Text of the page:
The officer said the child begged his mother to let him go to school instead of with the officer, but she refused, telling him it was too late. The officer said he eventually tried to pull the boy, whom he described as at least 5-foot-5 and 200 pounds, from a couch when the boy dropped and “became dead weight,” kicking and flailing.
He says he fired a warning shock with the stun gun and that the child’s mother told the boy to obey the officer so he wouldn’t be shocked.
Tracy Comisford, an attorney for the boy’s mother tells The Columbus Dispatch the woman did not expect the officer to use a stun gun when he came to arrest the boy.
“She certainly never wanted this to happen,” Comisford said. Continue reading
Many times – -the 98% plea rate in Santa Clara County continues to allow the District Attorney to insist on–and to threaten– long prison sentences because in essence –we have allowed the DA to continue to hold all of the cards. The we in this case being our legal representatives — mostly the institutional public defender system– that we pay the taxes for to keep them in existence. In this editorial that appeared in the New York Times, Michele Alexander talks about how if the justice system can be turned around if more people just insisted on their cases going to trial. Submission Post by Aram James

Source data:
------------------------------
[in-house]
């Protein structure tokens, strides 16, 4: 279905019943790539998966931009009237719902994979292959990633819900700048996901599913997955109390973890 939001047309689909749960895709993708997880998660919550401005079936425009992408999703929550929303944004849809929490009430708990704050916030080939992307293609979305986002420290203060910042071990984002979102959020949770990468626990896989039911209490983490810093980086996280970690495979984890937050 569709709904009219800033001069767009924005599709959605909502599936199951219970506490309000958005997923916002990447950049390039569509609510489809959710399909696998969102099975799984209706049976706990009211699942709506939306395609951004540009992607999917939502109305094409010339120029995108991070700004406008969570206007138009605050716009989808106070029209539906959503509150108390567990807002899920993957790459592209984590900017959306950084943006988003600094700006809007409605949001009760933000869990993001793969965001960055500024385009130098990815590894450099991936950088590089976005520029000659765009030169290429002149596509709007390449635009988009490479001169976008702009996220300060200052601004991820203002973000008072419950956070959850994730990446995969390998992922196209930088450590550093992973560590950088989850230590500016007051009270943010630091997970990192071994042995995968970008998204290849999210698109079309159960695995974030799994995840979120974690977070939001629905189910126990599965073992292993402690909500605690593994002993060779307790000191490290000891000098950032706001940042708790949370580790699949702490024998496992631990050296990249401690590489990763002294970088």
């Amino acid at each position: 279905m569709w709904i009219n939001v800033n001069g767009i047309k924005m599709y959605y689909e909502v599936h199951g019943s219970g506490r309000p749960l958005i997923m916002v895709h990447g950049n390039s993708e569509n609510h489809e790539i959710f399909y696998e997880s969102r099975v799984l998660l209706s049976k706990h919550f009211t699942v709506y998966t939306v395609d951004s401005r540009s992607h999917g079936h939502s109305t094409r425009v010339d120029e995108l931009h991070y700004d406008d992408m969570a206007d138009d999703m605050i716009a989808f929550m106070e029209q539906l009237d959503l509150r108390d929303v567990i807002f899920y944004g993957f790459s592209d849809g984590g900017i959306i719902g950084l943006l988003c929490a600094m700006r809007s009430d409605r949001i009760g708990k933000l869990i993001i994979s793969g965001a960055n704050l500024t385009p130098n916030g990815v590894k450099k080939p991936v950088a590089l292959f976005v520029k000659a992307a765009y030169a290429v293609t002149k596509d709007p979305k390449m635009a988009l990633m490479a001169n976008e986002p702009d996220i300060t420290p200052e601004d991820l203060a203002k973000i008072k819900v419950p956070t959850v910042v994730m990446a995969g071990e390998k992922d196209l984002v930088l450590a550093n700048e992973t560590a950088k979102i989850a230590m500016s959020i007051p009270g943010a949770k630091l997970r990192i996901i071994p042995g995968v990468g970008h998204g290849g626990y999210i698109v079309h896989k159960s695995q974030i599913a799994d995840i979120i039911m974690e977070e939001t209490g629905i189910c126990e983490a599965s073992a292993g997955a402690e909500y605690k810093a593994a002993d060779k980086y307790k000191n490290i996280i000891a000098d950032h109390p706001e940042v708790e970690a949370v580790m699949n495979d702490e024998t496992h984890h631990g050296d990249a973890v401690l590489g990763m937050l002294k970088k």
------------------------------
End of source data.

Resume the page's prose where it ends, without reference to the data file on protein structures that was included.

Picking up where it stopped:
Go to Trial: Crash the Justice System
by Michele Alexander
Photo by Edward Keating
New York Times
SAturday, March 10, 2012
After years as a civil rights lawyer, I rarely find myself speechless. But some questions a woman I know posed during a phone conversation one recent evening gave me pause: “What would happen if we organized thousands, even hundreds of thousands, of people charged with crimes to refuse to play the game, to refuse to plea out? What if they all insisted on their Sixth Amendment right to trial? Couldn’t we bring the whole system to a halt just like that?”
Debug ACJP team met with a group from Philly who calls themselves “One Love Movement.” They’re fighting against deportations; does this sound familiar? We shared strategies, heart-felt stories. We embraced them with Debug family love. Thank you “One Love Movement” for coming down to San Jose, CA for taking the time to be part of our movement and sharing with us what you’re doing up in Philly. We are “One Love” and with the power of the community and people who care, we shall make a difference. – Post Submission by Blanca Bosquez
Check out this video of our friends our in Philadelphia: